Philippine authorities are allowing “caroling” this Christmas in areas under Health Alert Level 2, the Interior and Local Government department said on Wednesday, November 10.
“Caroling” is a Filipino Christmas tradition that apparently started during the years of Spanish colonization when music are performed during the Christmas season and other religious feasts.
Interior and Local Government spokesperson Jonathan Malaya, however, said people who want to do “caroling” in households must be vaccinated against COVID-19.
“Under Alert 2, caroling is allowed provided that (minimum public health standard) is strictly followed and subject to the operational capacity of the venue of the caroling,” said Malaya.
He said carolers must wear face shield, although the policy may change if the government decides to lift the use of the protective equipment.
The Philippines on Wednesday registered 2,646 new COVID-19 cases with 4,029 new recoveries and 99 deaths.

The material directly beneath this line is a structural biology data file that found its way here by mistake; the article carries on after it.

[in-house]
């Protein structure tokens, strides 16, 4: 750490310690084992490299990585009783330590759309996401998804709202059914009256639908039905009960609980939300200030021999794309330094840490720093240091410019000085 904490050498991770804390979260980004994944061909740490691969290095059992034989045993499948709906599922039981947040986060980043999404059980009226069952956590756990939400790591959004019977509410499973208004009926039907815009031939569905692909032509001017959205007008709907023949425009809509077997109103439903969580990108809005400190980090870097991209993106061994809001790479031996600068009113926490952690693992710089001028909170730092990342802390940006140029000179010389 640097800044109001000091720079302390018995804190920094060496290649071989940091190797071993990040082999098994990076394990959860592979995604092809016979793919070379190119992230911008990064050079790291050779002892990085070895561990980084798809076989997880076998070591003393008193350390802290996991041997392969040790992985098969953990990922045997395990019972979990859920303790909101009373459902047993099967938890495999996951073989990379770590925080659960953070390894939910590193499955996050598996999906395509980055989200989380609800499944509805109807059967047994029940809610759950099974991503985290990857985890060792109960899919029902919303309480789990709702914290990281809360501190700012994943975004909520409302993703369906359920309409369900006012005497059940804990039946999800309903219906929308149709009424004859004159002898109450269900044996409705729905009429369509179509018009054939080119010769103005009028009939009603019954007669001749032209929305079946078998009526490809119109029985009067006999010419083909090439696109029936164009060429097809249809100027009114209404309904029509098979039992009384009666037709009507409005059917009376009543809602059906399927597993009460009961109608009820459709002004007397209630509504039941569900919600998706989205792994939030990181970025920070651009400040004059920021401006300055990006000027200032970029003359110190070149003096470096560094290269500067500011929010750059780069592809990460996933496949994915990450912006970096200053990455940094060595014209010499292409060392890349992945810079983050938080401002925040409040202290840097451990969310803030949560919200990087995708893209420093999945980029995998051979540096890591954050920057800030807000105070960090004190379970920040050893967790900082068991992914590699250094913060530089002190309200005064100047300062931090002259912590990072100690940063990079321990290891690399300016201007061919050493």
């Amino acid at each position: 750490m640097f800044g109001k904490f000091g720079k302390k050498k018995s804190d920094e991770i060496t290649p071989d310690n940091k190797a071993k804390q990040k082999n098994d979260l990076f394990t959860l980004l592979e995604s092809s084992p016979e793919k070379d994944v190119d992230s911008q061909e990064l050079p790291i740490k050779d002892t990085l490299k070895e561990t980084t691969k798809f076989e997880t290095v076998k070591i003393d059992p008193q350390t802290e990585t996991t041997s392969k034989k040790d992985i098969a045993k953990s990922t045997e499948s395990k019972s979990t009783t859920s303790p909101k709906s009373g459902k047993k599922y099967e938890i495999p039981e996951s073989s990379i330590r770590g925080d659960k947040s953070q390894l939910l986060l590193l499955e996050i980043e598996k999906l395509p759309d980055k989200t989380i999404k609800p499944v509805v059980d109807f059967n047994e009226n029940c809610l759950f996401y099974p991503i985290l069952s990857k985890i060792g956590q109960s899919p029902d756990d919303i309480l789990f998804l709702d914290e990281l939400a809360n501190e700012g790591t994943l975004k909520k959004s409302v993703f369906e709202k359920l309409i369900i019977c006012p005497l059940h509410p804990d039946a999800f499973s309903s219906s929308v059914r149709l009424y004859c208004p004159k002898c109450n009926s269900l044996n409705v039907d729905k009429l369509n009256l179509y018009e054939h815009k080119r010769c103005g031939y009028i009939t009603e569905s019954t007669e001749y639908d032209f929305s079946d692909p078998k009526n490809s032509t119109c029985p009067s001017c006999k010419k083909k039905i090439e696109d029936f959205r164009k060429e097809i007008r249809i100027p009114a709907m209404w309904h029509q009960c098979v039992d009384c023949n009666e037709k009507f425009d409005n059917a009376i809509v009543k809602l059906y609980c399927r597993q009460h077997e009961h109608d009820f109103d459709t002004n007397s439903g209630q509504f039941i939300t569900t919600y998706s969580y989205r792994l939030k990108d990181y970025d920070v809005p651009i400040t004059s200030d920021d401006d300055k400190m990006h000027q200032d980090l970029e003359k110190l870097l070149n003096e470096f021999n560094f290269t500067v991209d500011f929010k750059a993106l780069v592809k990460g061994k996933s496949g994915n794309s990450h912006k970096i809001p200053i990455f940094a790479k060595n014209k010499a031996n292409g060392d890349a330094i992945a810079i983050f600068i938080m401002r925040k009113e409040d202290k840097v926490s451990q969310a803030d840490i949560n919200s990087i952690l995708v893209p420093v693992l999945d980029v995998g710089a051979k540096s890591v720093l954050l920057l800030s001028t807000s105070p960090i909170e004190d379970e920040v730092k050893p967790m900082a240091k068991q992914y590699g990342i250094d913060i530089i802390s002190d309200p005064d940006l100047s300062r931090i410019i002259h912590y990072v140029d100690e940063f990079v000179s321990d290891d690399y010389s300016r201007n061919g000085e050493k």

Last year, the traditional practice of singing carols was banned in a bid to curb the spread of COVID-19.
Earlier this year, the Interior department said it would again ban the traditional house-to-house caroling due to the prevailing pandemic.
Christmas is one of the biggest holidays in the Philippines with Christmas carols heard as early as September 1.
Caroling is as much a part of Filipino Christmas as other traditions like the “Simbang Gabi” and “Noche Buena.”
In the city of Cebu, a member of the city council proposed the celebration of more early morning and evening Christmas Masses to prevent the overcrowding of churches.
Although the public celebrations of Masses are already allowed, parishes in the city are still encouraged to continue live streaming of the celebrations for people not to leave their homes.
The Vatican last year issued a decree allowing priests to celebrate up to four Masses on Christmas Day, on New Year’s Day, and on Jan. 6, Feast of the Epiphany.
The Congregation for Divine Worship and the Discipline of the Sacraments said the decree aims to allow for more Masses to encourage the participation of the faithful “in view of the situation brought about by the worldwide spread of the pandemic.”